In a marketplace increasingly crowded by plant-based imitation dairy products, the results of two new surveys show that customers are confused about whether those products are indeed dairy foods and whether they carry the same nutritional value.
Natzke dave
Editor / Progressive Dairy

One survey was commissioned by the Wisconsin Cheese Makers Association (WCMA), Dairy Farmers of Wisconsin and Edge Dairy Farmer Cooperative. The survey, conducted by market research firm Ravel, evaluated three plant-based foods that mimic dairy cheese to understand if the packaging and descriptions are confusing.

The findings of that survey, released at the Dairy Strong conference, Jan. 23, in Madison, Wisconsin, were included in comments that WMCA and Edge submitted to the FDA, which is collecting public input as the agency considers changes to its enforcement of nondairy labeling rules.

The FDA is accepting comments regarding plant-based, imitation dairy product labels until Jan. 28. To submit comments, visit the FDA website.

“Consumers deserve complete clarity as they choose what to eat and how to feed their families. Our research proves that mislabeling leads people to believe that the nutritional content of plant-based products is equivalent to that of dairy, which is simply not true and potentially harmful to public health,” said Rebekah Sweeney, director of communications, education and policy for the cheesemakers' group. “WCMA members encourage the Food and Drug Administration to enforce labeling standards to help consumers make well-informed choices at the grocery store.”


Among the national survey’s findings:

  • Nearly half of customers indicated plant-based foods that mimic cheddar and mozzarella cheese were actually cheese.

  • About one-quarter of customers said they don’t know what ingredients are in the plant-based imitations. The same percentage mistakenly thought the products contained milk.

  • About one-third of customers think plant-based foods that mimic cheese contain protein, and 21 percent think it is of a higher quality than dairy even though the imitations have little to no protein. Real dairy cheese has 7 grams of protein.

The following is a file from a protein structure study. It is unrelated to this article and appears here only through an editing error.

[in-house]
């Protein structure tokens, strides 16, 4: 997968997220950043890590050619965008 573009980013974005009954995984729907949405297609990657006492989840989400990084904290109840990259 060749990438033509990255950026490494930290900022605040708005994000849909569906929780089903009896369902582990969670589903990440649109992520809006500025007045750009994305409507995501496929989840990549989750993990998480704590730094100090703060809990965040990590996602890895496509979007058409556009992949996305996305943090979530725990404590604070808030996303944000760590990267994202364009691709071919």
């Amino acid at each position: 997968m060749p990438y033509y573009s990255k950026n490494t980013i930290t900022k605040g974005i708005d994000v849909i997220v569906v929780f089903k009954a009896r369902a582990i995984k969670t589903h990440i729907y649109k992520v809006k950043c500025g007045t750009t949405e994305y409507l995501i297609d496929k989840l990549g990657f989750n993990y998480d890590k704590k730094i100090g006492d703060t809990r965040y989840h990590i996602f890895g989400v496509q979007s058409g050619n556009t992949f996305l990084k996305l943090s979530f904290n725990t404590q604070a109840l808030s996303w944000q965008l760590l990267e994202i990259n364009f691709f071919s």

• About one-quarter of customers purchase plant-based foods that mimic cheese because they believe them to be low in calories and fat and without additives. In reality, these plant-based foods contain an equal or comparable amount of fat and calories and substantially more additives than dairy cheeses.

“The Ravel survey findings are similar to other consumer surveys pertaining to food – consumers don’t know what’s in the food they eat regardless of what they hear,” said Patrick Geoghegan, senior vice president, marketing and industry relations at Dairy Farmers of Wisconsin. “The next phase is to understand why consumers associate dairy and nondairy products with differing attributes.”

Brody Stapel, president of Edge Dairy Farmer Cooperative and a dairy farmer in eastern Wisconsin, said the survey demonstrates that words do matter.

“These misperceptions about nondairy foods are real. The imitations confuse customers who rely on names and product packaging to make judgments about a food. Those customers deserve transparency,” said Stapel, whose group represents its member farmers throughout the Midwest on federal policy. “Our dairy farmers and processors work hard to produce incredible food. Milk and dairy products – real dairy foods – offer almost unbeatable nutritional value, and customers deserve to know this.

“The FDA should move to aggressively enforce its existing regulations, which clearly define milk, cheese and other dairy foods as originating from a cow, not a plant.”

Survey: Only 1-5 consumers think plant-based imitators should be called milk

A second-look survey of consumer research showed Americans widely disapprove of the use of dairy terms by manufacturers of imitation products. And, it also provided evidence of consumer confusion on the nutritional content of milk versus plant-based imitators.

The national survey, commissioned by Dairy Management Inc. and conducted by IPSOS, a global market research and consulting firm, found:

  • Only 20 percent of all consumers said plant-based beverages should be labeled milk, as U.S. dietary guidelines do not recommend imitators as a substitute for dairy milk; even when limited to buyers of plant-based drinks, support for mislabeling rose to only 41 percent.

  • About 50 percent of consumers mistakenly perceive that the main ingredient of a plant-based beverage is the plant itself; such drinks are mostly flavored water.

  • More than one-third of consumers erroneously believe plant-based beverages have the same or more protein than dairy milk. Milk has up to eight times more protein than its imitators.

“This new data is more proof that the plant-based food and beverage industry is exploiting consumer confusion to boost their bottom line, and consumers don’t like it,” said Jim Mulhern, president and CEO of the National Milk Producers Federation (NMPF). “Plant-based beverage brands that sell nutritionally inferior products under the health halo of milk mislead consumers. FDA must enforce its existing regulations.”

The new data builds on previous surveys, including one from August showing 53 percent of all consumers said they believed plant-based food manufacturers labeled their products “milk” because their nutritional value is similar, even though products widely vary in content.

An October poll found one-quarter of consumers either thought almond drinks contained cow’s milk or weren’t sure. Meanwhile, a January survey found consumers, by nearly a 3-1 margin, calling for FDA to end the mislabeling of fake milks.

Read also: Weekly Digest: Poll shows consumers want FDA to end misleading ‘milk’ labels.  end mark  

Dave Natzke